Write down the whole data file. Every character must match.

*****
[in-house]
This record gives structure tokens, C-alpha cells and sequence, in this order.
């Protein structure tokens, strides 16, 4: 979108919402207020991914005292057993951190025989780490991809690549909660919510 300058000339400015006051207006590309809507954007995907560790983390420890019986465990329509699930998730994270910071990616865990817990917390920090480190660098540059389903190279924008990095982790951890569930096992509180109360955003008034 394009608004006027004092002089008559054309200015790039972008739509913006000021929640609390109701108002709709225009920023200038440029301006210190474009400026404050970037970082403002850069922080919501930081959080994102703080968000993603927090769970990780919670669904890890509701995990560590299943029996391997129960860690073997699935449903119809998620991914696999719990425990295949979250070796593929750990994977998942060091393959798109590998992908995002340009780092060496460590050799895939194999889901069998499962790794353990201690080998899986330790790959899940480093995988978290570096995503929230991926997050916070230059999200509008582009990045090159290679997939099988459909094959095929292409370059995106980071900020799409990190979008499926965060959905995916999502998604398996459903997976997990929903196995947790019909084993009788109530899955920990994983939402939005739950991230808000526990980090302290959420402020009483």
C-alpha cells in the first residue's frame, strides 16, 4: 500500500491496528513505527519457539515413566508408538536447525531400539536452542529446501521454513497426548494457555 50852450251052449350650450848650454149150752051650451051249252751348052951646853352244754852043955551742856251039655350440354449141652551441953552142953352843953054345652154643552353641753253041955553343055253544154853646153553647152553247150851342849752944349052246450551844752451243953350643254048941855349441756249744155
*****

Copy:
[in-house]
This record gives structure tokens, C-alpha cells and sequence, in this order.
């Protein structure tokens, strides 16, 4: 979108919402207020991914005292057993951190025989780490991809690549909660919510 300058000339400015006051207006590309809507954007995907560790983390420890019986465990329509699930998730994270910071990616865990817990917390920090480190660098540059389903190279924008990095982790951890569930096992509180109360955003008034 394009608004006027004092002089008559054309200015790039972008739509913006000021929640609390109701108002709709225009920023200038440029301006210190474009400026404050970037970082403002850069922080919501930081959080994102703080968000993603927090769970990780919670669904890890509701995990560590299943029996391997129960860690073997699935449903119809998620991914696999719990425990295949979250070796593929750990994977998942060091393959798109590998992908995002340009780092060496460590050799895939194999889901069998499962790794353990201690080998899986330790790959899940480093995988978290570096995503929230991926997050916070230059999200509008582009990045090159290679997939099988459909094959095929292409370059995106980071900020799409990190979008499926965060959905995916999502998604398996459903997976997990929903196995947790019909084993009788109530899955920990994983939402939005739950991230808000526990980090302290959420402020009483």
C-alpha cells in the first residue's frame, strides 16, 4: 500500500491496528513505527519457539515413566508408538536447525531400539536452542529446501521454513497426548494457555 50852450251052449350650450848650454149150752051650451051249252751348052951646853352244754852043955551742856251039655350440354449141652551441953552142953352843953054345652154643552353641753253041955553343055253544154853646153553647152553247150851342849752944349052246450551844752451243953350643254048941855349441756249744155